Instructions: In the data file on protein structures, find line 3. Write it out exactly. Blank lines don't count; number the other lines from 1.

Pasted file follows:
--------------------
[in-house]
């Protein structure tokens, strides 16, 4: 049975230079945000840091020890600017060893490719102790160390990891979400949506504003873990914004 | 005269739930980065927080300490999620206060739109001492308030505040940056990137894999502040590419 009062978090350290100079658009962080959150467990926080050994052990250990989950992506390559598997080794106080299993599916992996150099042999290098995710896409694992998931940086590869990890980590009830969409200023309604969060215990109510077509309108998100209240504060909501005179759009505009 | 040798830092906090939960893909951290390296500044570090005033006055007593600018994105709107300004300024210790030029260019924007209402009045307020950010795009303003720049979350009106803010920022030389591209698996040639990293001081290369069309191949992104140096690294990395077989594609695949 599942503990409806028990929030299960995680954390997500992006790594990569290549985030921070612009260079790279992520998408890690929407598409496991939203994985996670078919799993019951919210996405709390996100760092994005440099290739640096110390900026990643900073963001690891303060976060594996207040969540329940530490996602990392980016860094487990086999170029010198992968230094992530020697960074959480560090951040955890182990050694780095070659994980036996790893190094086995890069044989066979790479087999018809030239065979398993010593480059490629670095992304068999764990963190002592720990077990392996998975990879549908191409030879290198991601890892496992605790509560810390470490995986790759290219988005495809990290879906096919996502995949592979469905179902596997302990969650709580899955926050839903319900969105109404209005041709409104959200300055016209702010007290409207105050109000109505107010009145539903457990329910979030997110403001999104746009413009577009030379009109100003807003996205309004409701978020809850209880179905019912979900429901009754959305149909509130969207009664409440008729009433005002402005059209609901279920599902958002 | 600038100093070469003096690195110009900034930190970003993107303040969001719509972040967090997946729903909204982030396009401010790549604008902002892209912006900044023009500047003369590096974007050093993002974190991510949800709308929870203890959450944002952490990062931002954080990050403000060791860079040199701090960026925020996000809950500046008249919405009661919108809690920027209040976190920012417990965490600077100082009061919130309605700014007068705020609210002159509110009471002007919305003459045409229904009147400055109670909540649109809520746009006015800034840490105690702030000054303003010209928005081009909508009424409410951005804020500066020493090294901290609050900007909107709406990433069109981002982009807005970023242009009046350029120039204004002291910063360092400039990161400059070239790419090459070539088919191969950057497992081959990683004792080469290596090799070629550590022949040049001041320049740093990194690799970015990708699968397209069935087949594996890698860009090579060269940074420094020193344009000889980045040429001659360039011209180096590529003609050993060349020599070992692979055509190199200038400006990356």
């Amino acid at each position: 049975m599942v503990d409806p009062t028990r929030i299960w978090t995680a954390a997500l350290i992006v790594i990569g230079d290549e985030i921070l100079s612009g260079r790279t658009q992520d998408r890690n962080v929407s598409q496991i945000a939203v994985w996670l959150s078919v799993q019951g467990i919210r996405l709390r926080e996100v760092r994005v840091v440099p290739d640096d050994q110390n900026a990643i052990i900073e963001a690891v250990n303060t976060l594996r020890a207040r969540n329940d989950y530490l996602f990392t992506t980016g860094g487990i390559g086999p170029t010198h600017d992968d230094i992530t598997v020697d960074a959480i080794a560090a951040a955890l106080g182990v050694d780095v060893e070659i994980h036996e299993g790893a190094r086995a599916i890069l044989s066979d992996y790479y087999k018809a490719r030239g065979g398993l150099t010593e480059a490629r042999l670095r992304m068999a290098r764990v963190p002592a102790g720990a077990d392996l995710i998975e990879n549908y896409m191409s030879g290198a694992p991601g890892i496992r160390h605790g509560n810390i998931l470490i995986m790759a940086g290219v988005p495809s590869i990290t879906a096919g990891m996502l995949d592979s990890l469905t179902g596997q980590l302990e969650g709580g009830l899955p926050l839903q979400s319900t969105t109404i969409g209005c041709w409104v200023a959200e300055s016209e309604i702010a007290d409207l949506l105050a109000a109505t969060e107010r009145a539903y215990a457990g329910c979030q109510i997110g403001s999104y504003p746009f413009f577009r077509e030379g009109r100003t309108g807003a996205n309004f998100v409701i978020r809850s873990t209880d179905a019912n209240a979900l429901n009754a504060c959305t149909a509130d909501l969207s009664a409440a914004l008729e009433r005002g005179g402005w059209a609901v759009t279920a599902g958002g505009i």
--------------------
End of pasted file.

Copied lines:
């Amino acid at each position: 049975m599942v503990d409806p009062t028990r929030i299960w978090t995680a954390a997500l350290i992006v790594i990569g230079d290549e985030i921070l100079s612009g260079r790279t658009q992520d998408r890690n962080v929407s598409q496991i945000a939203v994985w996670l959150s078919v799993q019951g467990i919210r996405l709390r926080e996100v760092r994005v840091v440099p290739d640096d050994q110390n900026a990643i052990i900073e963001a690891v250990n303060t976060l594996r020890a207040r969540n329940d989950y530490l996602f990392t992506t980016g860094g487990i390559g086999p170029t010198h600017d992968d230094i992530t598997v020697d960074a959480i080794a560090a951040a955890l106080g182990v050694d780095v060893e070659i994980h036996e299993g790893a190094r086995a599916i890069l044989s066979d992996y790479y087999k018809a490719r030239g065979g398993l150099t010593e480059a490629r042999l670095r992304m068999a290098r764990v963190p002592a102790g720990a077990d392996l995710i998975e990879n549908y896409m191409s030879g290198a694992p991601g890892i496992r160390h605790g509560n810390i998931l470490i995986m790759a940086g290219v988005p495809s590869i990290t879906a096919g990891m996502l995949d592979s990890l469905t179902g596997q980590l302990e969650g709580g009830l899955p926050l839903q979400s319900t969105t109404i969409g209005c041709w409104v200023a959200e300055s016209e309604i702010a007290d409207l949506l105050a109000a109505t969060e107010r009145a539903y215990a457990g329910c979030q109510i997110g403001s999104y504003p746009f413009f577009r077509e030379g009109r100003t309108g807003a996205n309004f998100v409701i978020r809850s873990t209880d179905a019912n209240a979900l429901n009754a504060c959305t149909a509130d909501l969207s009664a409440a914004l008729e009433r005002g005179g402005w059209a609901v759009t279920a599902g958002g505009i």